Do you see those artists or crafters posting photos of workshops they’re teaching in Paris or Hawaii and wonder how they got so lucky? If you envy artists who are holding virtual classes from their own studios, have you thought “I’d love to do that but I wouldn’t know where to begin” or “I haven’t got the credentials to teach art”?
Well, it isn’t about luck OR credentials.
Have you ever attended one of those art retreat weekends where they bring many multimedia teachers together for a buffet of classes and thought you ‘d love to organize something like that but you don’t know how? Or wondered how those artists get those cool gigs?
Are you curious about how to share what you know and love but you’re not really sure if you’re “qualified” to teach or how you would go about organizing classes or how to get people to enroll in your workshops.
Since I was a child, I knew I wanted to teach but as an art education major, I realized I didn’t want to teach in a school setting but I didn’t realize then that there were so many other options for teaching.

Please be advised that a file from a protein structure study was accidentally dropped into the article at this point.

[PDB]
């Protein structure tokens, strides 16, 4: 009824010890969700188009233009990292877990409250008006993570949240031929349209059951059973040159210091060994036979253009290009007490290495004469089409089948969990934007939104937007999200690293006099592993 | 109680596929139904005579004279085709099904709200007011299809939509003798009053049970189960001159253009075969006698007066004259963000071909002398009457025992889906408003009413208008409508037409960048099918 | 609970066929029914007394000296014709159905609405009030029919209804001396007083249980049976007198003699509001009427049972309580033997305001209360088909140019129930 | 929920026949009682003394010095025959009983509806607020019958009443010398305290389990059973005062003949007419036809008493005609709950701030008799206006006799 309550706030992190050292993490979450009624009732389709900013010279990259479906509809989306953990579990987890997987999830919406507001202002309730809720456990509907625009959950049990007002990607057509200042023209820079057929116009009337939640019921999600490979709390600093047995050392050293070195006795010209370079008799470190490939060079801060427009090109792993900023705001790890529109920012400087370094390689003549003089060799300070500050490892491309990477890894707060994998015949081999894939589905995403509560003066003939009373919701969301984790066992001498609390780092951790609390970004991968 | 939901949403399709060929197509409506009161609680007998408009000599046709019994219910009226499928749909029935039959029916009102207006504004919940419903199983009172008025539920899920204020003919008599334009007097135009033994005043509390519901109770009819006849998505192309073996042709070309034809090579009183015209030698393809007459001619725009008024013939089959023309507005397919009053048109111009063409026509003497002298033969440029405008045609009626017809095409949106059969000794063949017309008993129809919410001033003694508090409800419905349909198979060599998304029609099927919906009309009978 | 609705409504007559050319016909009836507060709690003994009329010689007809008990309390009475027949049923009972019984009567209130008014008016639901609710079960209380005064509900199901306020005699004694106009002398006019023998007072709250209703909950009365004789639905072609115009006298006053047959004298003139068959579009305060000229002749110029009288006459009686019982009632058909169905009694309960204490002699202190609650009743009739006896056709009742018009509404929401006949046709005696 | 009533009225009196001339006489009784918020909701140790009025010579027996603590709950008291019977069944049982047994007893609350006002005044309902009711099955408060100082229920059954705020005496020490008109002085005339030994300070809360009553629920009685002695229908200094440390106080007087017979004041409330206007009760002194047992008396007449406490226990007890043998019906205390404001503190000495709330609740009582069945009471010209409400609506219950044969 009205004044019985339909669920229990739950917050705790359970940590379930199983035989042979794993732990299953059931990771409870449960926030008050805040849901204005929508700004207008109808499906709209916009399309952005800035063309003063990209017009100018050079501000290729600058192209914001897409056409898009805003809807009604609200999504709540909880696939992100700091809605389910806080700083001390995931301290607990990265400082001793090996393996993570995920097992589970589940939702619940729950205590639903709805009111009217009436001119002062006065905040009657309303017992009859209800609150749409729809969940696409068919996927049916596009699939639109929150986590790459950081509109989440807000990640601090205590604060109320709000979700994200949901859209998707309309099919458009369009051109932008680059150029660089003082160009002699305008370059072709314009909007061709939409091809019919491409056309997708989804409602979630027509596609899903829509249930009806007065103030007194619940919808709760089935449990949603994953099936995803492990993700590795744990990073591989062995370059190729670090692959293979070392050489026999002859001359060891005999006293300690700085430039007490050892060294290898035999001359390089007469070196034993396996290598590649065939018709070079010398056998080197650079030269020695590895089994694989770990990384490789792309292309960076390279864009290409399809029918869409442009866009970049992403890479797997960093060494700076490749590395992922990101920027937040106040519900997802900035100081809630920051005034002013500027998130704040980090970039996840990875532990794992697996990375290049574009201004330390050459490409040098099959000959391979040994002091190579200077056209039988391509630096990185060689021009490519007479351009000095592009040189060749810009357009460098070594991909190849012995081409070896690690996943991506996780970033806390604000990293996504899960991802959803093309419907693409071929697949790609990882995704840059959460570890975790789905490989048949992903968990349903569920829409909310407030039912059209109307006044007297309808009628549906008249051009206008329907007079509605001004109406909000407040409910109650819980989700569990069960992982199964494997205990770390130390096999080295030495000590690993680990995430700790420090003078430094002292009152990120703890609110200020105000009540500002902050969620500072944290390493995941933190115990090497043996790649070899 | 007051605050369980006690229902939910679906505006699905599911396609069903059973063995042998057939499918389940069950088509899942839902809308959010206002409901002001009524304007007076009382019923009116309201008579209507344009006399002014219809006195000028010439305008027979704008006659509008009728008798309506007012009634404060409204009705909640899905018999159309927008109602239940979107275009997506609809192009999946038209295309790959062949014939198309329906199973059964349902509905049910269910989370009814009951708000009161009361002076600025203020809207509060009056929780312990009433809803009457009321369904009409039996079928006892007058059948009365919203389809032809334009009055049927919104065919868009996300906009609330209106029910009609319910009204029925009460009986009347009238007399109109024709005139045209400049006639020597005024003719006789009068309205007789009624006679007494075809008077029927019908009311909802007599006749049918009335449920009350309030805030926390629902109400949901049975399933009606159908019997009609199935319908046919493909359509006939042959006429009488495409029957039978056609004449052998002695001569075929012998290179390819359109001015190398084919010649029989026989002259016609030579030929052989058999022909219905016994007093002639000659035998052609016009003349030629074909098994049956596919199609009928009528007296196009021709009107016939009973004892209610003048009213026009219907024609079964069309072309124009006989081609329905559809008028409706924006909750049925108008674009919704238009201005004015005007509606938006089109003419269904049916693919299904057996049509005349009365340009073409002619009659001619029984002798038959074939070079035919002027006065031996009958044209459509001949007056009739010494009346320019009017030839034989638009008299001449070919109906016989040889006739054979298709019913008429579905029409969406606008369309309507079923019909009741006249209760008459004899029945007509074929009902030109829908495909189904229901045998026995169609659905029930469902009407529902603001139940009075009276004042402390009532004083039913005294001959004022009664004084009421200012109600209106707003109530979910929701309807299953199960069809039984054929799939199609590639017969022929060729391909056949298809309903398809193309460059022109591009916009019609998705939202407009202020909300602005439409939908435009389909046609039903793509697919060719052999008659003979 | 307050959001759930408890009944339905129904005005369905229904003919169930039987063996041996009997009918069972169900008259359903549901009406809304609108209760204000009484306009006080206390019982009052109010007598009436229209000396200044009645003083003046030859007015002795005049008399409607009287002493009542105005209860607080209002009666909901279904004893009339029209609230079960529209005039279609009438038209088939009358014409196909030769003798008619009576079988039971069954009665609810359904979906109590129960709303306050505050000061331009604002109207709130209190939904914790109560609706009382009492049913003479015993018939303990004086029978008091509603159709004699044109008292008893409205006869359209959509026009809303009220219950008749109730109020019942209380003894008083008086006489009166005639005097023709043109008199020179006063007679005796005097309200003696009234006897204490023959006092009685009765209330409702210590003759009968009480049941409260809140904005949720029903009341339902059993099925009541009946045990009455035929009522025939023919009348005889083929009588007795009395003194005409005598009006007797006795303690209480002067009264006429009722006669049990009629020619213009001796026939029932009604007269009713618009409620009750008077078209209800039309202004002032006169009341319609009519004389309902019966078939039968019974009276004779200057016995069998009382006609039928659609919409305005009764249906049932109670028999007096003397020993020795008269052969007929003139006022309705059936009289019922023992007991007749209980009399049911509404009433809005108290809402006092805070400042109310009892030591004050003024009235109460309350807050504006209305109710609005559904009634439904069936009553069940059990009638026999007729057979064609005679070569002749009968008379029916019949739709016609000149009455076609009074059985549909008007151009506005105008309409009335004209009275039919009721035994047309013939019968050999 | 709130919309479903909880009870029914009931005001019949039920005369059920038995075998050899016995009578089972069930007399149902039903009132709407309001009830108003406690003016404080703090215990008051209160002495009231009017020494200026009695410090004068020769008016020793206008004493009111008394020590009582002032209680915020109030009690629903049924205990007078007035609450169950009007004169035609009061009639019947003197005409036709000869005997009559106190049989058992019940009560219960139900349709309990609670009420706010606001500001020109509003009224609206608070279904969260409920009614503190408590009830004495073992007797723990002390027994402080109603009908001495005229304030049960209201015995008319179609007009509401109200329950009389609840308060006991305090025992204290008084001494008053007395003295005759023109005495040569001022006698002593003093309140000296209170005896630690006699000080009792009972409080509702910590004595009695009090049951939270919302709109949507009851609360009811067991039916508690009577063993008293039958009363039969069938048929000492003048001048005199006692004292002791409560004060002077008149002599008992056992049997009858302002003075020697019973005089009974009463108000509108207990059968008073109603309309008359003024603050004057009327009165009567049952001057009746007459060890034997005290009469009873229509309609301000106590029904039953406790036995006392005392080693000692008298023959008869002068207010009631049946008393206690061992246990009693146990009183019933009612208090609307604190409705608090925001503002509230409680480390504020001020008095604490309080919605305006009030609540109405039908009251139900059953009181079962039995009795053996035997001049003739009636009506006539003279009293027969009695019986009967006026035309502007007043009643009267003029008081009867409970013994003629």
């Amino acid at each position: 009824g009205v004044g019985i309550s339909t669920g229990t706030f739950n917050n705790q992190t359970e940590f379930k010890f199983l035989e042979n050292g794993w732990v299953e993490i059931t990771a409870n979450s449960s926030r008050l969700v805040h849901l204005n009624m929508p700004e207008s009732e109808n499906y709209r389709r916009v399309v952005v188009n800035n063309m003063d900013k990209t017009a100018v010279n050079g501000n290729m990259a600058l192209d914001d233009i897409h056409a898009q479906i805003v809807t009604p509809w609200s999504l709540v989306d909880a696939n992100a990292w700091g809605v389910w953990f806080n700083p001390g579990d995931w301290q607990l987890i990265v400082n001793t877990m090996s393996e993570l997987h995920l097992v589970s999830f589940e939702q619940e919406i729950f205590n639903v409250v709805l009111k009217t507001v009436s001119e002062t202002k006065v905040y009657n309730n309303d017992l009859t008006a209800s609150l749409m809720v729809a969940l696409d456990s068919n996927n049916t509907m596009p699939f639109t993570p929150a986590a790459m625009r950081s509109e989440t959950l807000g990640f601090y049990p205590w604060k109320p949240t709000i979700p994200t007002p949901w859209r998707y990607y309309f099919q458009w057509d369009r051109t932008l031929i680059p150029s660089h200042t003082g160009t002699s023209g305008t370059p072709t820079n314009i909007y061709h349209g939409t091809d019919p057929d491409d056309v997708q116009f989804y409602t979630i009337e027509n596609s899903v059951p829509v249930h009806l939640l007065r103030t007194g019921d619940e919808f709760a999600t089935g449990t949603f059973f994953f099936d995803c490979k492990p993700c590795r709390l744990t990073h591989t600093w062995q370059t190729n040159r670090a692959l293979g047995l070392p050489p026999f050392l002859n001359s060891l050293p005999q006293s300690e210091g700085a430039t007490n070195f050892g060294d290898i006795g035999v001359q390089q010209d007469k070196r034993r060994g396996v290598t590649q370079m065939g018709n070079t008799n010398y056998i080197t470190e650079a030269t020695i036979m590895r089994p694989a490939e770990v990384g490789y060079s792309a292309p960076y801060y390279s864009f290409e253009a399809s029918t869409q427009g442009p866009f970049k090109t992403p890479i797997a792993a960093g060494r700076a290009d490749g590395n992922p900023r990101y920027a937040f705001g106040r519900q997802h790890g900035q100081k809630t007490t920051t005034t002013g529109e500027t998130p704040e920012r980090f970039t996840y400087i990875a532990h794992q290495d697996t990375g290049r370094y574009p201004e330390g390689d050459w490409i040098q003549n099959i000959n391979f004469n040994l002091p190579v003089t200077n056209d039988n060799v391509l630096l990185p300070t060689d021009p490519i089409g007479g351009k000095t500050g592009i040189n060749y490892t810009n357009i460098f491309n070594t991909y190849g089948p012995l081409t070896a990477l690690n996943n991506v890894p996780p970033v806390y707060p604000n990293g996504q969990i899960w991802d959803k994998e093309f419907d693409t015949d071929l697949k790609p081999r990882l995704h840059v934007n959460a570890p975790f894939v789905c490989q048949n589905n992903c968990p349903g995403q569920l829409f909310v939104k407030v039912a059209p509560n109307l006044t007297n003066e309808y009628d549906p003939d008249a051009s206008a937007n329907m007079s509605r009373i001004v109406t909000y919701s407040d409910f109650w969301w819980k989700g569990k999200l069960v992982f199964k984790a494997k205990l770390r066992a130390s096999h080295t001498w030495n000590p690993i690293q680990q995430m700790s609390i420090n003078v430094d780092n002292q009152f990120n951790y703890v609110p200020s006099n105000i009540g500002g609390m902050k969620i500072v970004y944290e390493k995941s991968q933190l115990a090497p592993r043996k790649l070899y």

Besides getting to hang out with creative, like-minded people, one benefit artists gain from teaching workshops is the added income. If you want to make more than you earn from selling your art, facilitating classes sure beats a job-job to supplement your bankroll.
But money isn’t the only reason to teach.
Facilitating classes expands your exposure in the art community, gives you the opportunity to show (and sell) more of your own work and can bring you invitations to teach at other events and participate in open studios.
One of the best ways I know to get to take lots of courses is to bring artists together to create your own gatherings or retreats and it isn’t really difficult to do. Find out how you can learn from some of the most brilliant and in-demand teachers in the arts HERE. The Inspiring Teachers Course is now open for registration. Find out more HERE